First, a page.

I am frequently asked by my students why they seem to accomplish more during our short 30-60 minute lessons each week than during all of their other practice days combined. What can they do at home that I'm simply coaching them through during our practice time?
Whether you are an advanced player in a rut, or a beginner just getting started with guitar here are a few tips and strategies that will greatly increase the effectiveness of your practice.
First step ->Turn off the TV! - The goal is not to practice for duration. I can do a lot of practicing while binge-watching sitcoms or Star Trek, however when your mind is distracted from what your doing you will not attain the same benefit as if you had practiced for 10-15 minutes with no distractions. Do a few minutes of effective practicing and then put the guitar down and watch the good ol' tube!
Sing!!! - Any student who has worked with me for any period of time will have endured this experience: you are practicing by playing a phrase over and over again and making incremental improvements. I then tell you, "sing it!" following this declaration by demonstrating and playing it myself while mumbling along with the riff or lick we are working on. Singing the melody you are playing both distracts and focuses you. It distracts you from certain tactile issues (i.e. sore fingers), while forcing you to focus on the rhythm and melody.
Make A LOT of Mistakes! - Fail fast. While I have no scientific backing for this belief, I see in practice regularly a particular habit that separates my fast-learning students from the more average crowd. They make a bunch of mistakes early on and just keep rollin'. They have confidence that no matter how many mistakes they make, they will eventually get it.
Don't get bogged down when you've played it 10, 100, or 1,000 times and are still making random mistakes! Nowadays, for the level of music I practice personally it can take me a month or more to really get a song down. Don't worry about failing. In fact, start failing as quickly as you can because every failure brings you closer to success.
A, B, C practice. - Remember flash cards? To this day I still don't like them. Without some other method of learning (i.e. mnemonics) they are generally frustrating and unhelpful.
But A, B, C practice is different. Because what you are practicing is more than just a word on a card it, in a way, already has a useful memory technique -- a melody. So after warming up, start by lining up 2-3 pieces that you need to work on and start practicing song A. Play through it a few times, just enough for you to remember how it goes and make a little improvement (5-10% speed increase if playing with a backing track), then switch to pieces B and C and complete the same process.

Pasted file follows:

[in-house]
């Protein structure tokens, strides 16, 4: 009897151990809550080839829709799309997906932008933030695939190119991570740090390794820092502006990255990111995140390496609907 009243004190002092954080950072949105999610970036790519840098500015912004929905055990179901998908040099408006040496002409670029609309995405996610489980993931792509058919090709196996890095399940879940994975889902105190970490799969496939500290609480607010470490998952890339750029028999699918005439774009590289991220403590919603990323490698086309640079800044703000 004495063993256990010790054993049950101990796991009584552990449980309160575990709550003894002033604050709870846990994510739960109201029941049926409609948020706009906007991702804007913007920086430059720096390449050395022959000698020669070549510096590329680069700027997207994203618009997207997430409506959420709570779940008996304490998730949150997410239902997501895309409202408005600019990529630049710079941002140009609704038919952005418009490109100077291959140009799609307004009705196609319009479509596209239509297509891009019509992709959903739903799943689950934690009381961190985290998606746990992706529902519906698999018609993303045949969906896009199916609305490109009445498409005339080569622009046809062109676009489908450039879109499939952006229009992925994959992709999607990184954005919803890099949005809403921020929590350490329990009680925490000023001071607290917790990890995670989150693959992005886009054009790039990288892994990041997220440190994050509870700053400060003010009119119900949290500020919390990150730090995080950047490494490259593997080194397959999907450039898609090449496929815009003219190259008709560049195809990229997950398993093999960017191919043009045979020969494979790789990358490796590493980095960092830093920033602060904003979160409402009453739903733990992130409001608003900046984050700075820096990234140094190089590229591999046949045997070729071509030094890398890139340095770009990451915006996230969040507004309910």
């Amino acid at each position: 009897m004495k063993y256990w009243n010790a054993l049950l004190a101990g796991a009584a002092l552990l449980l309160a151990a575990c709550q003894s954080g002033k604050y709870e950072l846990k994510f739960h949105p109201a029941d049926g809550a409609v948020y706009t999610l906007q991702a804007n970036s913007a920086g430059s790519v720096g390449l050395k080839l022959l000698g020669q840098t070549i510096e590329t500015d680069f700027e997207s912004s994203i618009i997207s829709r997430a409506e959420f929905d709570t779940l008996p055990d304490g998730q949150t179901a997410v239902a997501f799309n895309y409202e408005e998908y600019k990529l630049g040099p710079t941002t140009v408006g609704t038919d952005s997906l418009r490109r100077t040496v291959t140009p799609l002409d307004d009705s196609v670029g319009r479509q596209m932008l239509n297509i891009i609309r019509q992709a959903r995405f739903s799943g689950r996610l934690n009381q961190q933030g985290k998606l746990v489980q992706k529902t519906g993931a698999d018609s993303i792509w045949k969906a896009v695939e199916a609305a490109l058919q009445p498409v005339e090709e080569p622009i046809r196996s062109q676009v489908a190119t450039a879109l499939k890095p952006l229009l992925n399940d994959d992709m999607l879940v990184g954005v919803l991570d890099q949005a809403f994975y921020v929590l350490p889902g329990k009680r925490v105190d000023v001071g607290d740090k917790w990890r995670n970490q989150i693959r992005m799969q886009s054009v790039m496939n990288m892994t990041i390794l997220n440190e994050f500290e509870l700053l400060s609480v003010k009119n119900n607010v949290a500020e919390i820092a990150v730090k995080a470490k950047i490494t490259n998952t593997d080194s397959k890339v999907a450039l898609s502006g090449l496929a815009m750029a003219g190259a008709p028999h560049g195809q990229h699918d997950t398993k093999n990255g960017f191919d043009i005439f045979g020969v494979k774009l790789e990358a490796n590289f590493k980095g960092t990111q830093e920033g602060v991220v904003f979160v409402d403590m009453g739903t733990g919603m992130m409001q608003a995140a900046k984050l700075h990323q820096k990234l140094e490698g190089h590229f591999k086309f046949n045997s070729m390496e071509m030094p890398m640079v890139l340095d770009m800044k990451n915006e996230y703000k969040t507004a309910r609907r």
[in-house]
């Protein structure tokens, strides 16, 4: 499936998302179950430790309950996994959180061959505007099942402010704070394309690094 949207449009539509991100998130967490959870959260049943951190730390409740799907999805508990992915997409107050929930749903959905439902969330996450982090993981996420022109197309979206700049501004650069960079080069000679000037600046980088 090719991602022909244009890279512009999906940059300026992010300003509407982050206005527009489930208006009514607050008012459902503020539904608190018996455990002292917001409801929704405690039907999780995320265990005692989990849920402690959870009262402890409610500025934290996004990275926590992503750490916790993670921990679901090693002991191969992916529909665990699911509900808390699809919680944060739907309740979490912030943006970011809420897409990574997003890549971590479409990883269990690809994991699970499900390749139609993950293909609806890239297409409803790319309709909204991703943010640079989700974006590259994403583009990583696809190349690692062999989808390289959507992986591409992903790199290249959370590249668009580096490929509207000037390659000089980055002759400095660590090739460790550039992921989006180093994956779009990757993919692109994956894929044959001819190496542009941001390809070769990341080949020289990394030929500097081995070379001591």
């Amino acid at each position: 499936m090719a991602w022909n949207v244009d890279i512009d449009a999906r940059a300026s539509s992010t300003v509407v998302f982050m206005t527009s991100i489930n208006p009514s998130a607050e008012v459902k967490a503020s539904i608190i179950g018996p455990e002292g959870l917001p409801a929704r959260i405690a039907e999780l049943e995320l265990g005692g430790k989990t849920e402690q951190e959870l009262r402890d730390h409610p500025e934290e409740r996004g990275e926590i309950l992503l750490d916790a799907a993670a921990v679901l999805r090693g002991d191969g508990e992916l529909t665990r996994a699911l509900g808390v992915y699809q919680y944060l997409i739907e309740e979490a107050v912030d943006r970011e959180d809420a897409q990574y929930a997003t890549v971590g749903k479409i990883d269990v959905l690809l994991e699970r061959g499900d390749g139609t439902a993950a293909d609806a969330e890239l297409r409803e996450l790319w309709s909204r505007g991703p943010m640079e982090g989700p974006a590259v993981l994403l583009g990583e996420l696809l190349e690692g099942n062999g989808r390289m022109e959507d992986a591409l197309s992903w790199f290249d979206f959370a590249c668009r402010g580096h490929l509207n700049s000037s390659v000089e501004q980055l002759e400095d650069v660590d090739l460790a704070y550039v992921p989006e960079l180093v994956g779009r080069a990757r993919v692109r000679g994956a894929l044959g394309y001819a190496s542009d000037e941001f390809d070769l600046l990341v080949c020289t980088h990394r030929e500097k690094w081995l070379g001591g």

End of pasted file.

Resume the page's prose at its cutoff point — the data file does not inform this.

Start mixing the pieces up as you continue your practice and increase in speed. You may be surprised to find that switching back and fourth helps keep you from getting stuck.
Overtraining. - All of my students at one point or another have experienced the shock when during our lesson they are struggling to play a song at 80-95% of the original speed and I say, "Okay, let's increase the speed to 110%". This never fails to get a brief look of, "Are you kidding me?"! And then a moment of resignation as they realize that I'm not kidding.
Overtraining pushes you past your limit intentionally. It's the act of trying that matters! Just like a batter in baseball using the donut weight on the end of his bat while he's in the batter's box, you are priming your muscles and your brain to go beyond your previous limit. Then, after a few tries, try playing with the track at 5 or 10% greater speed than you were playing it before you started overtraining. You'll be amazed at how much easier it feels!
I'll add more techniques and ideas in this or future articles as I come across them. There are many ways of boosting your effectiveness, and I'm sure there are a few floating around in my head that just aren't coming to me at the moment. It just comes down to mindfully analyzing the issue you are dealing with and asking, "What can I do differently?".
Change is a powerful thing, it's easy to become complacent and ineffective when we do one thing for too long so experiment with mixing these strategies, but don't try all of them in the same practice session. At most, try one or two and then call it a day.
Practicing is a form of exercise, you want to do just enough that you make incremental improvement but not so much that you overexert yourself and teach yourself to hate it. Remember a 5 minute session of effective practice may be all you need, if it is, then do that 5 minutes and then go do other stuff!
It's not about the duration, it's about the efficiency of your practice.
If you want to read some books on this topic, check out my recommendations in this article.
Your learning companion,